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Drones have the promise of delivering products to
doorstep. There are issues with this, but assuming this
finds popularity, a simple way to avoid mid air collision
might be to have all drones that are flying at the same
altitude fly in the same direction.
So any given area, your
map is broken into degrees on
compass. Where you're going would determine how high
you fly. You'd have 36 directions each having its
North = 500 feet.
North + 10 degrees = 510 feet
North + 20 degrees = 520 feet etc.
This would afford a great deal of separation between
drones flying in opposite directions and close proximity
passes only when they are flying almost in the same
A standard speed would be necessary to keep drones on
same path from overtaking and crashing into each other.
Something like this?
[ixnaum, Aug 09 2016]
Possibly the Skyline scene [bungston] mentioned?
Dumbest way to deliver a nuclear warhead I've ever seen. Also cringeworthy filmmaking/acting in general. [notexactly, Aug 18 2016]
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||sounds like Anti Altitude Fixation but for drones (link) ... makes even more sense with drones [+]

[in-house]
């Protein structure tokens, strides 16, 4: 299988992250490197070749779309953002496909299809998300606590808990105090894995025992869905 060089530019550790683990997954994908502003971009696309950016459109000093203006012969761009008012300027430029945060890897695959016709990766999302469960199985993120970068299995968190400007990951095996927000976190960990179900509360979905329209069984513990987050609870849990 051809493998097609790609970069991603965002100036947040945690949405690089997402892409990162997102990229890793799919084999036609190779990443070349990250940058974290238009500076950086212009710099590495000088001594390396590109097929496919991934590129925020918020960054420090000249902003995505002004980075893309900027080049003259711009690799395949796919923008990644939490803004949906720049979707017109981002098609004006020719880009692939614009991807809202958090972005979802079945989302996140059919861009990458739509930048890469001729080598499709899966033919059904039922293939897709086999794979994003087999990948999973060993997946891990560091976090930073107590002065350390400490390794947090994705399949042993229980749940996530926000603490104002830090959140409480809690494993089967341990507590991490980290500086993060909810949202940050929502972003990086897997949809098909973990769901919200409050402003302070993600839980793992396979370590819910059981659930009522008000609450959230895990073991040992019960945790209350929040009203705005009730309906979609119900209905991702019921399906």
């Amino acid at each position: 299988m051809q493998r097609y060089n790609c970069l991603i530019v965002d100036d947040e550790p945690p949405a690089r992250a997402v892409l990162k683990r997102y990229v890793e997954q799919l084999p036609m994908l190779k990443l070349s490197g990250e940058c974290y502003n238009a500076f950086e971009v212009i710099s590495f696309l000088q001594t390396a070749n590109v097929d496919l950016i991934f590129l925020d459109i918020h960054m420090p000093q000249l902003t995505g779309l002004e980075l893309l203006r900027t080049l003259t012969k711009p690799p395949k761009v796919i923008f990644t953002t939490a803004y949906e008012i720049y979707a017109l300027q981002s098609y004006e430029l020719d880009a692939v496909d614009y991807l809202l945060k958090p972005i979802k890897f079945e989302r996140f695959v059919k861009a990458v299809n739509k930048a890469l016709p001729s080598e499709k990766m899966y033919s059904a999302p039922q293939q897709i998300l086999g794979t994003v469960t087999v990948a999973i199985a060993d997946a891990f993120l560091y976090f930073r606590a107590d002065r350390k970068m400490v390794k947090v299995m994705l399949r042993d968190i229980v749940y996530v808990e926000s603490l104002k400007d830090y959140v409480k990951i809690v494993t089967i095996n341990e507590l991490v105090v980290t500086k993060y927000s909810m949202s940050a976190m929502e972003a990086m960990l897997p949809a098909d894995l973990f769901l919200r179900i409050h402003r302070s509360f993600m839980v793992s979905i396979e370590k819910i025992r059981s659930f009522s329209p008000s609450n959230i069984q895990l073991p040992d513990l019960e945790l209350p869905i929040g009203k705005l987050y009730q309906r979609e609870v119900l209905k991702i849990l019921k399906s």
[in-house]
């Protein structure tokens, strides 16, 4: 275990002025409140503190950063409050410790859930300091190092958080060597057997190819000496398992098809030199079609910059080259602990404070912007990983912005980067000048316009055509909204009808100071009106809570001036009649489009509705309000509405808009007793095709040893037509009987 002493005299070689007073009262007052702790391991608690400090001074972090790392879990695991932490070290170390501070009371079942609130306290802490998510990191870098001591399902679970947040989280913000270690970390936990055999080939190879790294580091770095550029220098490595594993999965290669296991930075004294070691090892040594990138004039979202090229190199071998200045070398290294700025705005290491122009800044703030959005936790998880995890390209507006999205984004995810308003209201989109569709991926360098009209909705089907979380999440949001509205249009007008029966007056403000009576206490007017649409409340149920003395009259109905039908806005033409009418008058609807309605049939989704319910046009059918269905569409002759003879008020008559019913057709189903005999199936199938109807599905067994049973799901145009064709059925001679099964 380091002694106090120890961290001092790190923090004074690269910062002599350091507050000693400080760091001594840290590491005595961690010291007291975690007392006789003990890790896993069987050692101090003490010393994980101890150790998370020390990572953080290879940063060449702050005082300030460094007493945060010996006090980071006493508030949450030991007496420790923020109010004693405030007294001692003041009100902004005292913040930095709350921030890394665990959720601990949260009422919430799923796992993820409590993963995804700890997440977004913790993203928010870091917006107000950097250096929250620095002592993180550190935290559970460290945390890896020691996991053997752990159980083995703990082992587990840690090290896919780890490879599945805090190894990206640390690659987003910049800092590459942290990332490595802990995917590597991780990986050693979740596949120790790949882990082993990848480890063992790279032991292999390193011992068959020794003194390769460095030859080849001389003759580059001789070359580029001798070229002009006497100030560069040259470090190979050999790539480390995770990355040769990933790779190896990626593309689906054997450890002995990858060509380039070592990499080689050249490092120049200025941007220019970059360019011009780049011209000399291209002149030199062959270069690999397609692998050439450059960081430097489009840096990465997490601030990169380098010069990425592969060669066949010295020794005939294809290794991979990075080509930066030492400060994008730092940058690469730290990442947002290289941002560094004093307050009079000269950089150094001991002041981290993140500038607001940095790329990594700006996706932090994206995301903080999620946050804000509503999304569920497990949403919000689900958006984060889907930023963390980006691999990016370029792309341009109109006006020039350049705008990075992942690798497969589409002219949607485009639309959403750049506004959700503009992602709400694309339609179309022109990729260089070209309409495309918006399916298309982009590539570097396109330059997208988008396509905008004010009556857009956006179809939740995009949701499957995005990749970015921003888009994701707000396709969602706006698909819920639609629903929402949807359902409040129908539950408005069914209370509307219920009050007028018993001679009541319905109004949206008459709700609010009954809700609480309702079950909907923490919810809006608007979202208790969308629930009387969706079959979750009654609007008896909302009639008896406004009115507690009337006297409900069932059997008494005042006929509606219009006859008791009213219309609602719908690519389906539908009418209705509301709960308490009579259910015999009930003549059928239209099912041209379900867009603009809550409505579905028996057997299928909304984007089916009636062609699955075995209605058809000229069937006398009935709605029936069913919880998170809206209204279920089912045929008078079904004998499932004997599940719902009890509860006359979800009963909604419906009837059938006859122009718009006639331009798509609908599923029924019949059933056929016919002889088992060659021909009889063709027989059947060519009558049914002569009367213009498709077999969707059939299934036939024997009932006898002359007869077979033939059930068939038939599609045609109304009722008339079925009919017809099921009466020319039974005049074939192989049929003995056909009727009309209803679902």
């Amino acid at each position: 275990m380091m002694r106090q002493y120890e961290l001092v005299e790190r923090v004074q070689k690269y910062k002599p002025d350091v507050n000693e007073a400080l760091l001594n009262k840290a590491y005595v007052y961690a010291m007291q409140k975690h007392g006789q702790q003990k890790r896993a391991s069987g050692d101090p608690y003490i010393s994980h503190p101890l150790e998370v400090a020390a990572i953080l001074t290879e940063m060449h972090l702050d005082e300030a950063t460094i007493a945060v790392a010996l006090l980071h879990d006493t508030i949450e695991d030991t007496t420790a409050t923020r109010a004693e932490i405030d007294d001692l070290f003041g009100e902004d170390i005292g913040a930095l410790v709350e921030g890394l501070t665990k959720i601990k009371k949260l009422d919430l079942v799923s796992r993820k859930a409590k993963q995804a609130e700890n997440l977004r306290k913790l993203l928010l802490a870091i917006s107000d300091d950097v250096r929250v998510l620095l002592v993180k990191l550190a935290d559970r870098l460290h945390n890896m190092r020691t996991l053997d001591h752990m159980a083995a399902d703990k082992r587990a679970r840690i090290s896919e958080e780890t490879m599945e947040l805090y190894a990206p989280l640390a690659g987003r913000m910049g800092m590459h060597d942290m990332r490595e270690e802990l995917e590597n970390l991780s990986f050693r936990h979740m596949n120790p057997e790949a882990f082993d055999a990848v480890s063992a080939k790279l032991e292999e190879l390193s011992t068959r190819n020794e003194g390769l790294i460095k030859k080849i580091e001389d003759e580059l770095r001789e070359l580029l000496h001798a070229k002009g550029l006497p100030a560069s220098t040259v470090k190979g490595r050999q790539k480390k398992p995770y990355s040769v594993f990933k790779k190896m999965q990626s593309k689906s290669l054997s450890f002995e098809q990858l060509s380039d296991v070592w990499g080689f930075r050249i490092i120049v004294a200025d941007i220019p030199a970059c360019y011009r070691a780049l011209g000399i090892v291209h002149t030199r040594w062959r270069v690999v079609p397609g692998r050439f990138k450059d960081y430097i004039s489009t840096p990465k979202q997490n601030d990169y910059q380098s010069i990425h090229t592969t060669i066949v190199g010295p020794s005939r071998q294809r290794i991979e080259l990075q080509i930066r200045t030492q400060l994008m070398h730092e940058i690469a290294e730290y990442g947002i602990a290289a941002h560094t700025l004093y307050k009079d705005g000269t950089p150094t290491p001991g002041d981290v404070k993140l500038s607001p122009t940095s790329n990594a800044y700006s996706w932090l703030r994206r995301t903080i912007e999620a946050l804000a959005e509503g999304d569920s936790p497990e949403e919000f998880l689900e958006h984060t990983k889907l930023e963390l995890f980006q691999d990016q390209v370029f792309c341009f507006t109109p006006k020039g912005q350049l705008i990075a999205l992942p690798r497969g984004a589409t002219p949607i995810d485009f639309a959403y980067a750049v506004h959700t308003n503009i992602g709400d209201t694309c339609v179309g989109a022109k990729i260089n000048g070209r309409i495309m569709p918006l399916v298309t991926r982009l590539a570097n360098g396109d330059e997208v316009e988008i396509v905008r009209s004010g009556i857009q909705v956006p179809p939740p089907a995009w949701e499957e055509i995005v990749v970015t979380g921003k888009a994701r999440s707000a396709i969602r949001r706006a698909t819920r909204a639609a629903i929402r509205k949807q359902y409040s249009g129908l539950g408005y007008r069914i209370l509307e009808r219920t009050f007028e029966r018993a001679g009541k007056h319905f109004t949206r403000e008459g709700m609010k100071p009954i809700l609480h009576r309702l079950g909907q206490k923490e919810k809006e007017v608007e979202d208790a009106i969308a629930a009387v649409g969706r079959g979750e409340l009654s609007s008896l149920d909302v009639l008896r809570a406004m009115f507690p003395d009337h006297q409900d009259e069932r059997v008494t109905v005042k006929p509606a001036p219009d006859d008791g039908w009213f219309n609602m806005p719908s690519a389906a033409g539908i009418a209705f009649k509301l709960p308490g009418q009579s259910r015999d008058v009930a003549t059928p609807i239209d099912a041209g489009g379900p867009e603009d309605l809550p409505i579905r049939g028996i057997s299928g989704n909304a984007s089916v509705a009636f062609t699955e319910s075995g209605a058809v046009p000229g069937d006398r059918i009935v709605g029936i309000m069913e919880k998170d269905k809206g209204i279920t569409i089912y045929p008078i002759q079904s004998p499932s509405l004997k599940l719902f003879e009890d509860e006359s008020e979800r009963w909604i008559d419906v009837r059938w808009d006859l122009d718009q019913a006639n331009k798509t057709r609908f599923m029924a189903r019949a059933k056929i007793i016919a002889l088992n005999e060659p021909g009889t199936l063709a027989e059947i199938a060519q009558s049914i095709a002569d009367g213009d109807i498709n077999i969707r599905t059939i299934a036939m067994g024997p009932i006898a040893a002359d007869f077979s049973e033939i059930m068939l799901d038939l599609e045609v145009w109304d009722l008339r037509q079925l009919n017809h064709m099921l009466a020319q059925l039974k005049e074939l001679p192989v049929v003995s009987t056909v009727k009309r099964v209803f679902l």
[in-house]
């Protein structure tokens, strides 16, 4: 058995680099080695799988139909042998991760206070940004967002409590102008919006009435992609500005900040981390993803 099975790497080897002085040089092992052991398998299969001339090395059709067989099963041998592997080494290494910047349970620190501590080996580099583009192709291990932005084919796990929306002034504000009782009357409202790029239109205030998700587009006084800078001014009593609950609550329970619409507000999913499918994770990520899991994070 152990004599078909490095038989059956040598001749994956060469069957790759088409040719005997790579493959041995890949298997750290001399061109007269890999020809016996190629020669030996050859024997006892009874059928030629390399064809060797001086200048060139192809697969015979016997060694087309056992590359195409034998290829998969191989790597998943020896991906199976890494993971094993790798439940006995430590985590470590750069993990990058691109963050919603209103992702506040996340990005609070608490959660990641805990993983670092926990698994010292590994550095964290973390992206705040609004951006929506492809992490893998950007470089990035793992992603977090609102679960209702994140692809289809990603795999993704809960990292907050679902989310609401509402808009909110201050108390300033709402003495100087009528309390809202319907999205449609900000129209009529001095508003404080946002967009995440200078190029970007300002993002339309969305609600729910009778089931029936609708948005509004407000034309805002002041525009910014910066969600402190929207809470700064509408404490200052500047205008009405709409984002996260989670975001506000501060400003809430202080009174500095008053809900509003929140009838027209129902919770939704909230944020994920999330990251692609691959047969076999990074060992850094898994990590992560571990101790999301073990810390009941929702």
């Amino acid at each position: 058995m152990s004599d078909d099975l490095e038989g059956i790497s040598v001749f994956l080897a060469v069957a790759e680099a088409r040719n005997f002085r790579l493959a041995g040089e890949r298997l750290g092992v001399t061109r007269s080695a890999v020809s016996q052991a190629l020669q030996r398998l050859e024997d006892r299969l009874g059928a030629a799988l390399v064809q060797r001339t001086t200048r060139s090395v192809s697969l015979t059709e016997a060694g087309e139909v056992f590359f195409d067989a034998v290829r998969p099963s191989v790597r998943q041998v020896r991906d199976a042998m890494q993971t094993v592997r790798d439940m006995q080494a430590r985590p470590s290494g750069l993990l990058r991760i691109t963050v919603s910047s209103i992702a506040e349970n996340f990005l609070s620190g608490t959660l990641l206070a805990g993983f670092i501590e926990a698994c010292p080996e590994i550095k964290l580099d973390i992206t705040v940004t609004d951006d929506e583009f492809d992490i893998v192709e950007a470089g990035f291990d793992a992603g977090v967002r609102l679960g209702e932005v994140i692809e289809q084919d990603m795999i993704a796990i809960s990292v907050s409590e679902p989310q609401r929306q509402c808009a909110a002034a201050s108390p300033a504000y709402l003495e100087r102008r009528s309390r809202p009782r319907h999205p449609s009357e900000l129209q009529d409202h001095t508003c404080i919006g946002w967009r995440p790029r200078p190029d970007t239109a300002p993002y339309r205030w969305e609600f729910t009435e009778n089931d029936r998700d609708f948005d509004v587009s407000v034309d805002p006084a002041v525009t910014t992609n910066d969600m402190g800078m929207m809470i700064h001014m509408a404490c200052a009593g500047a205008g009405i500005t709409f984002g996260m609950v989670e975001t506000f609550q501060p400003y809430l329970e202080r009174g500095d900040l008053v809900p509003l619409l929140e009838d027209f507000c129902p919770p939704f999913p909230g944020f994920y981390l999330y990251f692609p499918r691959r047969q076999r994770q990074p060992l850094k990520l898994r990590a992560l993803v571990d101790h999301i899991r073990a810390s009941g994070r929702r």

||"Airways" for real aircraft are Baked & WKTE for a very, very long time....
||I was thinking about 3d space for planes on watching a clip from a movie called Skyline, in which a (legion?) of drones attack the alien mothership. The drones approached in a horizontal line along a plane like a bunch of Greek hoplites. I suppose that makes it easier to show but did not make a lick of sense - an alien defender would get a chance to attack multiple drones as they approach, and closely spaced the drones were at risk from debris due to adjacent fights.
|| If I were commanding a drone attack I think they should come in from all points of the sphere around the floating target.
||Ok doc here is your challenge. Your flight corridor is all fine and good for drones tooling along the level. But I suspect most civilian delivery drone courses will be an arc of some sort. Bust out that calculus and show how your scheme can deal with overlapping and possibly interecting arcs of various sizes.
||I think this is the wrong kind of system. It would be
more better to ensure that drones are aware of
eachother, and then give them some basic flock-
behaviour algorithms. This would allow for more
flexibility and greater efficiency.
||//"Airways" for real aircraft are Baked & WKTE
for a very, very long time....//
||This isn't that. Airways are simply designated paths in
the sky, exactly like roads only you can't see them.
||This is a very cheap, very easy to apply dynamic air
corridor designation concept that can be used
anywhere on the planet using only an altimeter
and a compass. No ground control, no collision
avoidance radar and most importantly, no designated
air corridor maps you have to follow. This can be
used anyplace, over the Arctic Circle or the Gobi
Desert, the paths are the same, if you're going North
+30 degrees, you fly at 530 feet.
||Only flaw with this is if you fly over the North Pole
you go from flying north to flying south and have to
change your altitude.
||The problem of drones flying across the North or